Diet Chart for Cricketers – Know What Fuels Them on Field
Meta Description: Cricket, just like any other game or sport, requires energy, strength, and stamina for optimum performance. Know what a player should eat during match days.
Intensity of a cricketer’s schedule depends on whether he is playing or training, and on his role on the field. Based on these factors, the player needs to plan for recovery between sessions to ensure flawless performance. This, in turn, impacts the timing and type of meals that he needs to consume. Not to miss, heavier training days require extra snacks for the additional load.
The amount of fluid a body needs depends on the role of the player, style of play, and weather conditions. Develop an understanding of exact water intake required by monitoring fluid loss changes under varied scenarios during training time. Also, this is the same time to establish hydration habits that aid performance.
Getting the Pre-game
Meal Right Before going on the field, a cricketer needs to be well hydrated. In addition, fuel up with a heavy meal 2-4 hours before you are likely to go out on field. Giving this much time gap allows the food to digest, preventing you from a blotted stomach.
Some examples of food options that you can consume include:
- 2 cups (or a large bowl) of breakfast cereal coupled with milk
- 1 large (or 2 small) cereal bars along with carton fruit-flavoured yoghurt of 200g
- 220g can of baked beans with 2 toast slices
- 1 large banana and 1 bread roll filled with meat or cheese
- A bowl (300g) of fruit salad along with carton fruit-flavoured yoghurt of 200g
- 2 crumpets having a thick spread of peanut butter coupled with a glass of 250ml milk
- Large (300g) baked potato along with cottage cheese filling and a glass of milk
After this, top up with a snack with high carbohydrate content, 1-2 hours before the
estimated start time. One can opt for a jam sandwich, a muesli bar with a banana, or a liquid meal replacement. These options can also be considered within sessions or when waiting for turn to play.
Note: Keep the fat content low in these snacks. High fat might lead to stomach upsets during the playtime as it slows down stomach’s food emptying process. Also, keep the meal quantity to comfortable one and avoid going overfull while using the training period to experiment with food varieties.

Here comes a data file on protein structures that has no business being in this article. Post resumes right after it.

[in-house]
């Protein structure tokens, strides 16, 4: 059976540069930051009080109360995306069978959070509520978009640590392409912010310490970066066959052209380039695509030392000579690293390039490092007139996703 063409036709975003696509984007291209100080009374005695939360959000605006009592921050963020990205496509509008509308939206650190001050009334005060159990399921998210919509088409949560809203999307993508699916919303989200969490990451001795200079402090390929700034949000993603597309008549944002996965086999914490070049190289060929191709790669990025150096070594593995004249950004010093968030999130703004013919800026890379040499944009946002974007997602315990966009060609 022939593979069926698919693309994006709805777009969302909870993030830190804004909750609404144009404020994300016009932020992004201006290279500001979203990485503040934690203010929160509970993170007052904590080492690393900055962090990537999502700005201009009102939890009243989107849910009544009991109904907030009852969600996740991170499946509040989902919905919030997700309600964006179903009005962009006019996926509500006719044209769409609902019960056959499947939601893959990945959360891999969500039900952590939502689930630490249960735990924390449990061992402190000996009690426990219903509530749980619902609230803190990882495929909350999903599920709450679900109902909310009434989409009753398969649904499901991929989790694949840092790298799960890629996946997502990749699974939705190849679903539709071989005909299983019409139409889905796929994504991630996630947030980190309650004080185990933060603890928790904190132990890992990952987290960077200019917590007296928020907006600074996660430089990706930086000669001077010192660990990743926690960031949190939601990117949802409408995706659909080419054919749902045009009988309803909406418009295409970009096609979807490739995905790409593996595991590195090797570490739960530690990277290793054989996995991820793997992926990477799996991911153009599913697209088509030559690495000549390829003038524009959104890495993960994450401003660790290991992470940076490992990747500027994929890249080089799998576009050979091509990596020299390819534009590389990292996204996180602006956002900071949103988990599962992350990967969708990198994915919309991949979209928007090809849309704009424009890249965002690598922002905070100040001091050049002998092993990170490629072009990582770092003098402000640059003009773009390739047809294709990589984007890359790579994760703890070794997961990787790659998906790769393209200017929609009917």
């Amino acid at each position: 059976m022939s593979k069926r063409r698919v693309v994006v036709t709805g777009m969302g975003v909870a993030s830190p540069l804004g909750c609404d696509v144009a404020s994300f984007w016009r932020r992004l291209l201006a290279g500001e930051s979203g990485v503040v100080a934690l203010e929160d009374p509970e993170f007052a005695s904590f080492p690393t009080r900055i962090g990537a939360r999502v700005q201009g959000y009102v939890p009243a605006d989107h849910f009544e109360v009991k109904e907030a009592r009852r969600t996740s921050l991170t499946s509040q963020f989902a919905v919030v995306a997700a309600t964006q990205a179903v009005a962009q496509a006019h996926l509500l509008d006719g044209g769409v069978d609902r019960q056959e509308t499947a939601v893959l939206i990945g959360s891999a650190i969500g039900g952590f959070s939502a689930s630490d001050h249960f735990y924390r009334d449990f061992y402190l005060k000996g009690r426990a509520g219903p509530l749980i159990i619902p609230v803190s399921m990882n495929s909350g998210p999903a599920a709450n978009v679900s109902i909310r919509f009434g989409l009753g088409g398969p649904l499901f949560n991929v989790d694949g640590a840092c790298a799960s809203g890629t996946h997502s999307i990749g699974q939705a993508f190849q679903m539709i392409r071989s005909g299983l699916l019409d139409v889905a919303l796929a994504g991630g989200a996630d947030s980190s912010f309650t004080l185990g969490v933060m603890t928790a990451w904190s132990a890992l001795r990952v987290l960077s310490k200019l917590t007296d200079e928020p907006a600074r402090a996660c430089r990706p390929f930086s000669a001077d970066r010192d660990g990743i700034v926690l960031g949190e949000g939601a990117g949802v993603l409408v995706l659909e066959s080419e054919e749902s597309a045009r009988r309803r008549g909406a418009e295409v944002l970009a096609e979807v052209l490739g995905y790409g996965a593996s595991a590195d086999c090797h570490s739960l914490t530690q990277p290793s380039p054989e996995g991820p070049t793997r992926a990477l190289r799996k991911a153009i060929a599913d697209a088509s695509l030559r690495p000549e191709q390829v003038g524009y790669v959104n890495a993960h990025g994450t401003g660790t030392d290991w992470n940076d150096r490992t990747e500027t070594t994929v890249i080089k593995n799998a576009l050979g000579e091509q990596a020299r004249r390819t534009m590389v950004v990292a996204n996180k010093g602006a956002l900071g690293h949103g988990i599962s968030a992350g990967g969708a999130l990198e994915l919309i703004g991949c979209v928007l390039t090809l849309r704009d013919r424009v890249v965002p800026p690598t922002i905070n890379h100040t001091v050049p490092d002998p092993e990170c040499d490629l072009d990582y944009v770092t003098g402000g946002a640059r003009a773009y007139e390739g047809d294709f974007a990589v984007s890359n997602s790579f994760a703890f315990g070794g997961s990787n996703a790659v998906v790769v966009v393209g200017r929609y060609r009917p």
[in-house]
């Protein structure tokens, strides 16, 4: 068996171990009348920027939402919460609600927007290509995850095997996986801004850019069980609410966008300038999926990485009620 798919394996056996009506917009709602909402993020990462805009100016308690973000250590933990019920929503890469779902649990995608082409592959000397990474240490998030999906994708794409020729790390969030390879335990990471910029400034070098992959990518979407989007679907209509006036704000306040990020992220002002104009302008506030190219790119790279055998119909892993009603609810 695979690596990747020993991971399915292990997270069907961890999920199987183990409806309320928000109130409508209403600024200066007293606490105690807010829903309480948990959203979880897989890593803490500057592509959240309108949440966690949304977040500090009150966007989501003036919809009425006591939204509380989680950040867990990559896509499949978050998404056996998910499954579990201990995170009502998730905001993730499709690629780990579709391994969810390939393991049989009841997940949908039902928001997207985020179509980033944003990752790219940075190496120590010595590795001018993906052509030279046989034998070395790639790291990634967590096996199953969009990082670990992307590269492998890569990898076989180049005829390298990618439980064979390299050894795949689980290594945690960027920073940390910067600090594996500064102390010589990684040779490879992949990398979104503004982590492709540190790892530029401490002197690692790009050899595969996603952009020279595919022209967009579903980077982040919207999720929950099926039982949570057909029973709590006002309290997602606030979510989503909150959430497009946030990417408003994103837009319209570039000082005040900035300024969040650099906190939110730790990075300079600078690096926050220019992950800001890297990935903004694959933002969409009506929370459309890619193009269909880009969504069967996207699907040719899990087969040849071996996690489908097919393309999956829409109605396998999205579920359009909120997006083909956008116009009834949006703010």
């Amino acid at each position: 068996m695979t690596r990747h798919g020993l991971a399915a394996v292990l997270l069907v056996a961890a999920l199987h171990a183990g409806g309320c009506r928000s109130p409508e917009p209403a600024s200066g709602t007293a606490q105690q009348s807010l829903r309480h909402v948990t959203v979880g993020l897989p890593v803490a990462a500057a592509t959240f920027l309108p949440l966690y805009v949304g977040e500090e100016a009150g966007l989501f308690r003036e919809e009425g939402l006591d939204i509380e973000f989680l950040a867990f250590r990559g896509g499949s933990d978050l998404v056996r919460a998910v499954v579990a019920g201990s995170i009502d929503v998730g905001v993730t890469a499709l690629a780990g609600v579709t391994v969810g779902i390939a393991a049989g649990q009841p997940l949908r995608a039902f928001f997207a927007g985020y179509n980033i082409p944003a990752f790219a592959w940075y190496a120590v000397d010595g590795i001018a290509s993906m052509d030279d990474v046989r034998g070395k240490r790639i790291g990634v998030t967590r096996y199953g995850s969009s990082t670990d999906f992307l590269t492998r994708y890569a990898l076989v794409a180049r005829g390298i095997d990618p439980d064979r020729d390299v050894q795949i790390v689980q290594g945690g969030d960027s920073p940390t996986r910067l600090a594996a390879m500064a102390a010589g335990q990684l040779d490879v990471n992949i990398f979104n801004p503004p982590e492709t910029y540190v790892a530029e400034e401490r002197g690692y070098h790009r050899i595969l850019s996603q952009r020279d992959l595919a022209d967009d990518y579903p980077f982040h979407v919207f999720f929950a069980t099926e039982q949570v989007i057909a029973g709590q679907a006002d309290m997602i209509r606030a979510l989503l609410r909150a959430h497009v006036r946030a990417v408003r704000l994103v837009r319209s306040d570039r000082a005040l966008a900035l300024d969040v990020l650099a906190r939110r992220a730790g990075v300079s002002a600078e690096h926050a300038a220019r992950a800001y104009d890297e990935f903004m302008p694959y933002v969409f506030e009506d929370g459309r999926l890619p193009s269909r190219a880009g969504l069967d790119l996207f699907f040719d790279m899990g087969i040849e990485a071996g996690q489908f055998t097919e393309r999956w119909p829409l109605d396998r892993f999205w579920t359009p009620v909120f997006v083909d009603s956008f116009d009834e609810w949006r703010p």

Eating During Training or Match
While prolonged sessions can be tiring and stressful, players are given breaks to relax and revitalize. Players should take advantage of the time to top up with some light food or fluid intake. Food choices should include low fat and high carbohydrate content such as:
- Low fat ice cream or yoghurt
- Low fat smoothies
- Fruit salad or jelly & fruit
- Rice or pasta with plain sauce
- Cumpets or muffins with jam/honey
- A banana sandwich
However, you should replace fluid losses with water or sports drink during the breaks.
Post Match Recovery
Gameplay can be exhausting for players, after which, players need carbohydrate and
protein rich snacks to maximise the recovering ability of their muscles. However, if a player has made many runs or bowled many overs, it is important to plan a recovery meal.
50-100g of carbohydrate content is ideal after finishing the match or training, for which one can consume smoothies, muesli bars, sandwiches, sports drink, or fruit and soups. This should follow a nutrition-rich meal containing food choices that are high on protein and carbohydrates along with those consumed before the match.
In short, performance on the day of match depends on diet as much as on playing style and skill. Also, excessive intake of alcohol lowers performance and must be avoided during match days and should be taken moderately otherwise.
While diet is a vital parameter for on-field performance, having the right cricket gear is another important factor. Connect with your trainer for a tailor-made diet for you and visit Monarch Sports to get the best cricket gear for your next big day.